When Solange Knowles released her album, ‘A Seat at The Table,’ her first since ‘SOL-Angel and the Hadley St. Dreams’ in 2008, it seemed that comparisons to elder sister Beyonce’s ‘Lemonade’ were inevitable. Both albums heavily feature politically charged themes, expressing ideas concerning black culture and social history: indeed, Solange appeared to anticipate these comparisons, expressing to online magazine ‘The FADER:’ "it shouldn't be surprising that two people who grew up in the same household with the same parents who are very, very aware—just like everyone else is—of all of the inequalities and the pain and suffering of our people right now, would create art that reflects that.”
However, these continuous comparisons between the sisters, Solange’s inability to define herself outside the bounds of ‘Beyonce’s Lesser-Known Sister,’ the critical assessment of Solange’s 21 track epic as a mere ‘companion piece’ to Beyonce’s ‘Lemonade,’ expresses a much darker problem within modern culture, namely our desire to pit women against each other. Whilst men primarily view each other as allies, women are conditioned by contemporary society to consider each other as competitors. Not for jobs and economic superiority, a rivalry that would be beneficial, but rather for the attention of men. As Noam Shpancer writes in Psychology Today, ‘as women come to consider being prized by men their ultimate source of strength, worth, achievement and identity, they are compelled to battle other women for the prize.’
This internalisation of the patriarchy is evident in the frustrating articles written about the Knowles sisters. Often their musical accolades are forgotten, their artistry disregarded in favour of physical comparisons: in Buzzfeeds hard-hitting journalistic piece ‘15 things Solange does better than Beyonce,’ they praised Solange’s ability to ‘Rock a Shaved Head’ and ‘epic f**king pantsuits.’ Beyonce and Solange’s efforts to produce albums that express and promote female empowerment are seemingly quashed by our media’s desire to churn out anti-feminist drivel.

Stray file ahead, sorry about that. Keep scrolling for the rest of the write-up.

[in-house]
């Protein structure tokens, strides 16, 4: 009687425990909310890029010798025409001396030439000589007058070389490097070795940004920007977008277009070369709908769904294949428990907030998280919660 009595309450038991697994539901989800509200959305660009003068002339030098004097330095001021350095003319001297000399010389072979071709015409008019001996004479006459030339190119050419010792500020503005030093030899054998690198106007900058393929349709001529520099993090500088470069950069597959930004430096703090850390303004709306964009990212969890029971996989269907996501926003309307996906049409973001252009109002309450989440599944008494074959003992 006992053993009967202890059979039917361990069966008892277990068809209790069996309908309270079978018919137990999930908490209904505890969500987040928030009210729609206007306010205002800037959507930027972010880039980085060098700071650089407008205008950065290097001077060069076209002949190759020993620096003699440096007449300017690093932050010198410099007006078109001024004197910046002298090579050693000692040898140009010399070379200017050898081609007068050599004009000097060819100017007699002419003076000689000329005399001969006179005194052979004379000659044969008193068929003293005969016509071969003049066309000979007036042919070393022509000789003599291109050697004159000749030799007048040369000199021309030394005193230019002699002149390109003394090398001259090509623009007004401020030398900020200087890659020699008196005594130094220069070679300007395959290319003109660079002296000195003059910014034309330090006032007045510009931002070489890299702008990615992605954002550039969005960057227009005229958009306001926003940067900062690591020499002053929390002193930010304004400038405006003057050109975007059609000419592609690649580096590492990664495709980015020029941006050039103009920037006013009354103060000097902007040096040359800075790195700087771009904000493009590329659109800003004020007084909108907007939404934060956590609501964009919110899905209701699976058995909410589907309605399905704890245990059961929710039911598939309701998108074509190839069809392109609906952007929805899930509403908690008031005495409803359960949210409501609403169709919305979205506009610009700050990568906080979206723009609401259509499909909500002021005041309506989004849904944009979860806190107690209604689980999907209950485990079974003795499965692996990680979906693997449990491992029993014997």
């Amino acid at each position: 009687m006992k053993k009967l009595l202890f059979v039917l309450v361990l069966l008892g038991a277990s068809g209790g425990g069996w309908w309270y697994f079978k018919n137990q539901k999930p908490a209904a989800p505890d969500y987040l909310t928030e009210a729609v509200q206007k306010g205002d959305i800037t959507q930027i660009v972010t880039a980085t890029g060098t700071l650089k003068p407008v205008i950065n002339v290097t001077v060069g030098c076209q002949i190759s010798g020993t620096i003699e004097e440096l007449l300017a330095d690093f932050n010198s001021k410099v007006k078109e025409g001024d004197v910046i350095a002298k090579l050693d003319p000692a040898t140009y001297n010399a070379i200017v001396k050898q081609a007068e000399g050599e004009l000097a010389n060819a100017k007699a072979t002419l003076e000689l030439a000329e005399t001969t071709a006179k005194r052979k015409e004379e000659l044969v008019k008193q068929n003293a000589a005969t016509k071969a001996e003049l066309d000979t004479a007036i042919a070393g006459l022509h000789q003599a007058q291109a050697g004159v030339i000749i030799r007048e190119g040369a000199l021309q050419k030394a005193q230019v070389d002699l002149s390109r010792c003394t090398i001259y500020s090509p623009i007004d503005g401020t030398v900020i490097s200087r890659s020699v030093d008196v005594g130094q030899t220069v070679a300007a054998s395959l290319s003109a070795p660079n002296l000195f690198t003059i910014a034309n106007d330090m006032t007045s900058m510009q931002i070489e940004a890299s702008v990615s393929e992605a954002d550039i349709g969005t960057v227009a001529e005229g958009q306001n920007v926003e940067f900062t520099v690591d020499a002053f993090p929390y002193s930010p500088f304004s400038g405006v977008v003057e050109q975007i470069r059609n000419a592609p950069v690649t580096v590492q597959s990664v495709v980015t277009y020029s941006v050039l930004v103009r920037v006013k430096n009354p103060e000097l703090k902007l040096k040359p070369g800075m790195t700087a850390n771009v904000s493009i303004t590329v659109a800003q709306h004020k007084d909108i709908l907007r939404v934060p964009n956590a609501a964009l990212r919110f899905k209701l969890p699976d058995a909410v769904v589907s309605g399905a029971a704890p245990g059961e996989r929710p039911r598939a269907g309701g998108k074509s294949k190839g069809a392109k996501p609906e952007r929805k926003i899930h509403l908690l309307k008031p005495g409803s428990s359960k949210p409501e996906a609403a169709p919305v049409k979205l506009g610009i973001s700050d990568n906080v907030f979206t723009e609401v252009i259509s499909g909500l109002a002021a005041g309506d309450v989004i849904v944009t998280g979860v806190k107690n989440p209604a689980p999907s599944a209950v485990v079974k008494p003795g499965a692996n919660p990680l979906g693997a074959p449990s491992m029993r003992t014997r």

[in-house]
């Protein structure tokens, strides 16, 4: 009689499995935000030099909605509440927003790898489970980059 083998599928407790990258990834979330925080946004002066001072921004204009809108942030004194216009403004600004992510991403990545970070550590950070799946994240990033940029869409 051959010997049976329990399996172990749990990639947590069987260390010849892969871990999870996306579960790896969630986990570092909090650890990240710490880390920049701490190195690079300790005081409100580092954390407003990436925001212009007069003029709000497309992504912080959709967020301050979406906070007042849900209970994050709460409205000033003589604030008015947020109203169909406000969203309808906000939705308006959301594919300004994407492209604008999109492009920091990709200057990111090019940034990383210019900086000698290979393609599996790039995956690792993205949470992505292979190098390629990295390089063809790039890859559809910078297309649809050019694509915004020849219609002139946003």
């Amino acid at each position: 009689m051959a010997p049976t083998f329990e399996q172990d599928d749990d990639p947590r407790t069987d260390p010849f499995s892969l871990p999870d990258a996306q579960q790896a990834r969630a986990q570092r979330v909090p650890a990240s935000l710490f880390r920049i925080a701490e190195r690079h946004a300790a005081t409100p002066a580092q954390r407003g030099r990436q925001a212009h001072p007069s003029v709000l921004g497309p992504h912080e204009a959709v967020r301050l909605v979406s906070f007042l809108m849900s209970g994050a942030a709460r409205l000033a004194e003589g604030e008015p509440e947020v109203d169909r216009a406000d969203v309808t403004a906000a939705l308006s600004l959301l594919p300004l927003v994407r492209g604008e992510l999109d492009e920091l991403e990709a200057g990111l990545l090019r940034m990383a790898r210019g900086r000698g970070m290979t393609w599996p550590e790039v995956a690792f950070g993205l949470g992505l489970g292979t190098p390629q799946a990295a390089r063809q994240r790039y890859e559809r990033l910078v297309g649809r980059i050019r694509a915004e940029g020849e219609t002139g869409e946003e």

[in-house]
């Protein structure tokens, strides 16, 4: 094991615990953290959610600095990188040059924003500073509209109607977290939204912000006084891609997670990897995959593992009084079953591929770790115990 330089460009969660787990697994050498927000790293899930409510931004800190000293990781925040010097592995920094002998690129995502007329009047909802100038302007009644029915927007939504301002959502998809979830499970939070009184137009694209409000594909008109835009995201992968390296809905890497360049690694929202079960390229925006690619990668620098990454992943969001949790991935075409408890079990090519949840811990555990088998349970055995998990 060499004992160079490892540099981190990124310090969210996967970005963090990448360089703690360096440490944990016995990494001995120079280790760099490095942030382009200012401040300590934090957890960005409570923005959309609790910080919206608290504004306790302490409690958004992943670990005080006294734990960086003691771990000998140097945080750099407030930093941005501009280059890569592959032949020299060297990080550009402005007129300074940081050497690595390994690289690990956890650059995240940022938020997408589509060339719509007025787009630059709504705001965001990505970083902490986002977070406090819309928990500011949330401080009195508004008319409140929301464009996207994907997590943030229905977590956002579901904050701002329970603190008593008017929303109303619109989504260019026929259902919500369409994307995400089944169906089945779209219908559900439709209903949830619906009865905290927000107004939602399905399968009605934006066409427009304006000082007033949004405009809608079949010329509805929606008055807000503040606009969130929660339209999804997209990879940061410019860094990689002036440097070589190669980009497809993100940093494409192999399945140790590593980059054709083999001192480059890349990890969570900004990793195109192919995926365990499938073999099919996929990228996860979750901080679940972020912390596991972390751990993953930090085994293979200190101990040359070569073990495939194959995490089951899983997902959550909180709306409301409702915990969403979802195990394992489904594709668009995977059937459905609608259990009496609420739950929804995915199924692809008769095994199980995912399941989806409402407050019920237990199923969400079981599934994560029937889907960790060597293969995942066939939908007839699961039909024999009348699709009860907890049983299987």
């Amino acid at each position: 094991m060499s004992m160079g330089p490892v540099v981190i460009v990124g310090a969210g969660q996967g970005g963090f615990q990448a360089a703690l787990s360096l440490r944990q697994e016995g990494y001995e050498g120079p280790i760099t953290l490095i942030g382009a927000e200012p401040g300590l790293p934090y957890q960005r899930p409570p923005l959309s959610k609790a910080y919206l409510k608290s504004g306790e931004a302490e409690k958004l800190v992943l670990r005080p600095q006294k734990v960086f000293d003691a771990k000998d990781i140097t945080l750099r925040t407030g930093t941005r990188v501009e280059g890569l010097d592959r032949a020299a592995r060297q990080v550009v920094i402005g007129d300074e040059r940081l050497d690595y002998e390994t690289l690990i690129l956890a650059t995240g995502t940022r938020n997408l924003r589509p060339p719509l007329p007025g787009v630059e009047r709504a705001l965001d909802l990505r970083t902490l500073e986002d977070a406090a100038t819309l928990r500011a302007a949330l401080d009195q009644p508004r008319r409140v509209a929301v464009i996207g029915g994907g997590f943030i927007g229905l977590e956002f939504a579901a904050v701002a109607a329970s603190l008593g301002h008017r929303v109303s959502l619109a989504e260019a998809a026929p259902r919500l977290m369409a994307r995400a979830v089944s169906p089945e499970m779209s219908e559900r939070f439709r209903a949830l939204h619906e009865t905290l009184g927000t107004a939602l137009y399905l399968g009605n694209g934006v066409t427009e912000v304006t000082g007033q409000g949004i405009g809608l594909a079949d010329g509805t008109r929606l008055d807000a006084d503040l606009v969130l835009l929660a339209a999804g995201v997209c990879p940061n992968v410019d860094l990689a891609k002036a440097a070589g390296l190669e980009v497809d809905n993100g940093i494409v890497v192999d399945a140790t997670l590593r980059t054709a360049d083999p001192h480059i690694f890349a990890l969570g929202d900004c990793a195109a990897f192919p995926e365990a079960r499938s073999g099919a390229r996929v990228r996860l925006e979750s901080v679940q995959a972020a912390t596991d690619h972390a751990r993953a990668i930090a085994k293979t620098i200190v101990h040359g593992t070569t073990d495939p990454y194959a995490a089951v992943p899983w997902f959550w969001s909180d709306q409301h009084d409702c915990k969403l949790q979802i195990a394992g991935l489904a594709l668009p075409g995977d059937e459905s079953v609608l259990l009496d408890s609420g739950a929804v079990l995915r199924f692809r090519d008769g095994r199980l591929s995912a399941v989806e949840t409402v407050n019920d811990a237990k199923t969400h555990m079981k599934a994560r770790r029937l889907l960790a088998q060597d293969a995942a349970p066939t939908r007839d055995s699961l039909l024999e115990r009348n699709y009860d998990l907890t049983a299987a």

Our need to compare and contrast women can equally be seen in the tabloid’s treatment of Jennifer Aniston. Despite the fact Aniston has been divorced from Brad Pitt some 10 years now, remarrying Justin Theroux 2015, in the wake of the recent ‘Brangelina’ split, headlines surfaced suggesting that ‘poor Jen’ had finally got her long-awaited revenge. Satirical newspaper ‘The Daily Mash’ even went so far as to run the mock headline, ‘Jennifer Aniston hospitalised after dangerously prolonged laughing fit.’ This is yet another exhibition of the casual sexism that features in our day-to-day as we are encouraged to over-look the amount of work Aniston has produced in the past 10 years, the comedic masterpiece that was Horrible Bosses (ha), and instead dwell upon the supposed bitter rivalry between herself and Jolie. Jolie was formerly married to both Johnny Lee Miller and Billy Bob Thornton, why are we not bombarded by memes conveying their secret glee at Jolie’s misfortune? Is it not possible to consider Anniston without contrasting her with Jolie: the ‘girl next door’ and the ‘regal beauty’?
Isn't it time women abandoned our compulsion to compete, compare and undercut each other? We shouldn’t have to degrade our ‘rival’ females for the sake of self promotion. Indeed, Beyonce aptly summarises in her hit single 'Run the World,' 'Girls, we run this motha (yeah!)'